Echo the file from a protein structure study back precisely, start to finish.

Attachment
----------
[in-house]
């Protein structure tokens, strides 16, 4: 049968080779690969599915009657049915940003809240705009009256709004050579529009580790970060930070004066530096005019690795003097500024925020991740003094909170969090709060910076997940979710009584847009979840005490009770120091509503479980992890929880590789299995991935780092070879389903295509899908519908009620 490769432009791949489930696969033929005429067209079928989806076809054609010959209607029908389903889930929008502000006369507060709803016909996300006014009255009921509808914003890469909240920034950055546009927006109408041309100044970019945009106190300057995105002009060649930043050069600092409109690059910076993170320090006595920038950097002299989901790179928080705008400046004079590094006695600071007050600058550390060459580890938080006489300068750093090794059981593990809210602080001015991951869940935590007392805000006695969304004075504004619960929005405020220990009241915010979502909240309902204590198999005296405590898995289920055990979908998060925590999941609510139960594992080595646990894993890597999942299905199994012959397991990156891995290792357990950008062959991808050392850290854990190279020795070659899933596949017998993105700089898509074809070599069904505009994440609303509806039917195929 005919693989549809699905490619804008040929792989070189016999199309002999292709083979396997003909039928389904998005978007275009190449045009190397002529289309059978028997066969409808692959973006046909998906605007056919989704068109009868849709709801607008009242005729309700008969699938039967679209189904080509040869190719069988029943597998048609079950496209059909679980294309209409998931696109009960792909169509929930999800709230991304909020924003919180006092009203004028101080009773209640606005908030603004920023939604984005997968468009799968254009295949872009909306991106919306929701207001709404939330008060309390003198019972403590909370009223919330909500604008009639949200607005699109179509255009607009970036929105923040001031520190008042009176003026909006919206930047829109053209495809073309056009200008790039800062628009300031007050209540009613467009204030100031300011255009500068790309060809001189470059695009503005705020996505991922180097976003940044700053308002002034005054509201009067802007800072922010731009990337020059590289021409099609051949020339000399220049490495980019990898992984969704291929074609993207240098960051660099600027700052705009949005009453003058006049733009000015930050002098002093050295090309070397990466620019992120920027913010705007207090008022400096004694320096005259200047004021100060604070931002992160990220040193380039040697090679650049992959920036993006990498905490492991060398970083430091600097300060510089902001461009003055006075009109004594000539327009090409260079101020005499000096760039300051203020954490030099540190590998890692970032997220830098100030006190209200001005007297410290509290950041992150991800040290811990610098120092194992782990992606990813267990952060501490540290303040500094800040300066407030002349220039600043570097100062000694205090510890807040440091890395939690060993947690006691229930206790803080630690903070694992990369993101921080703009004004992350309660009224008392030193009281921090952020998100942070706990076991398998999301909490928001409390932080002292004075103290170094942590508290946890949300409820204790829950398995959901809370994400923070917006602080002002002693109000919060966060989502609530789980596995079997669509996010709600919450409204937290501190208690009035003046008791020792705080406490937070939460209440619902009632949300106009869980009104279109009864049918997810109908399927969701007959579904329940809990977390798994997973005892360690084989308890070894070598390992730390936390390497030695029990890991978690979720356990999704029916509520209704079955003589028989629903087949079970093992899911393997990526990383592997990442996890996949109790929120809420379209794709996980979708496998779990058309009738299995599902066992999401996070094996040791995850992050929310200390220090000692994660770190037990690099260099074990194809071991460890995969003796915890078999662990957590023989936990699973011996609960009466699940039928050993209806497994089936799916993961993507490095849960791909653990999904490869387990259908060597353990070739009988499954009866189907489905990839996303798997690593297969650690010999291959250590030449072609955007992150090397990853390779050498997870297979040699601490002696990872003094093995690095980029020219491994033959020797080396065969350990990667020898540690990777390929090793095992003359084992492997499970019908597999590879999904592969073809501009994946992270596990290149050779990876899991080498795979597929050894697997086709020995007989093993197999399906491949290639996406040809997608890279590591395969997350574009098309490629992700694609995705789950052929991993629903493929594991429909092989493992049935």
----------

[in-house]
């Protein structure tokens, strides 16, 4: 049968080779690969599915009657049915940003809240705009009256709004050579529009580790970060930070004066530096005019690795003097500024925020991740003094909170969090709060910076997940979710009584847009979840005490009770120091509503479980992890929880590789299995991935780092070879389903295509899908519908009620 490769432009791949489930696969033929005429067209079928989806076809054609010959209607029908389903889930929008502000006369507060709803016909996300006014009255009921509808914003890469909240920034950055546009927006109408041309100044970019945009106190300057995105002009060649930043050069600092409109690059910076993170320090006595920038950097002299989901790179928080705008400046004079590094006695600071007050600058550390060459580890938080006489300068750093090794059981593990809210602080001015991951869940935590007392805000006695969304004075504004619960929005405020220990009241915010979502909240309902204590198999005296405590898995289920055990979908998060925590999941609510139960594992080595646990894993890597999942299905199994012959397991990156891995290792357990950008062959991808050392850290854990190279020795070659899933596949017998993105700089898509074809070599069904505009994440609303509806039917195929 005919693989549809699905490619804008040929792989070189016999199309002999292709083979396997003909039928389904998005978007275009190449045009190397002529289309059978028997066969409808692959973006046909998906605007056919989704068109009868849709709801607008009242005729309700008969699938039967679209189904080509040869190719069988029943597998048609079950496209059909679980294309209409998931696109009960792909169509929930999800709230991304909020924003919180006092009203004028101080009773209640606005908030603004920023939604984005997968468009799968254009295949872009909306991106919306929701207001709404939330008060309390003198019972403590909370009223919330909500604008009639949200607005699109179509255009607009970036929105923040001031520190008042009176003026909006919206930047829109053209495809073309056009200008790039800062628009300031007050209540009613467009204030100031300011255009500068790309060809001189470059695009503005705020996505991922180097976003940044700053308002002034005054509201009067802007800072922010731009990337020059590289021409099609051949020339000399220049490495980019990898992984969704291929074609993207240098960051660099600027700052705009949005009453003058006049733009000015930050002098002093050295090309070397990466620019992120920027913010705007207090008022400096004694320096005259200047004021100060604070931002992160990220040193380039040697090679650049992959920036993006990498905490492991060398970083430091600097300060510089902001461009003055006075009109004594000539327009090409260079101020005499000096760039300051203020954490030099540190590998890692970032997220830098100030006190209200001005007297410290509290950041992150991800040290811990610098120092194992782990992606990813267990952060501490540290303040500094800040300066407030002349220039600043570097100062000694205090510890807040440091890395939690060993947690006691229930206790803080630690903070694992990369993101921080703009004004992350309660009224008392030193009281921090952020998100942070706990076991398998999301909490928001409390932080002292004075103290170094942590508290946890949300409820204790829950398995959901809370994400923070917006602080002002002693109000919060966060989502609530789980596995079997669509996010709600919450409204937290501190208690009035003046008791020792705080406490937070939460209440619902009632949300106009869980009104279109009864049918997810109908399927969701007959579904329940809990977390798994997973005892360690084989308890070894070598390992730390936390390497030695029990890991978690979720356990999704029916509520209704079955003589028989629903087949079970093992899911393997990526990383592997990442996890996949109790929120809420379209794709996980979708496998779990058309009738299995599902066992999401996070094996040791995850992050929310200390220090000692994660770190037990690099260099074990194809071991460890995969003796915890078999662990957590023989936990699973011996609960009466699940039928050993209806497994089936799916993961993507490095849960791909653990999904490869387990259908060597353990070739009988499954009866189907489905990839996303798997690593297969650690010999291959250590030449072609955007992150090397990853390779050498997870297979040699601490002696990872003094093995690095980029020219491994033959020797080396065969350990990667020898540690990777390929090793095992003359084992492997499970019908597999590879999904592969073809501009994946992270596990290149050779990876899991080498795979597929050894697997086709020995007989093993197999399906491949290639996406040809997608890279590591395969997350574009098309490629992700694609995705789950052929991993629903493929594991429909092989493992049935």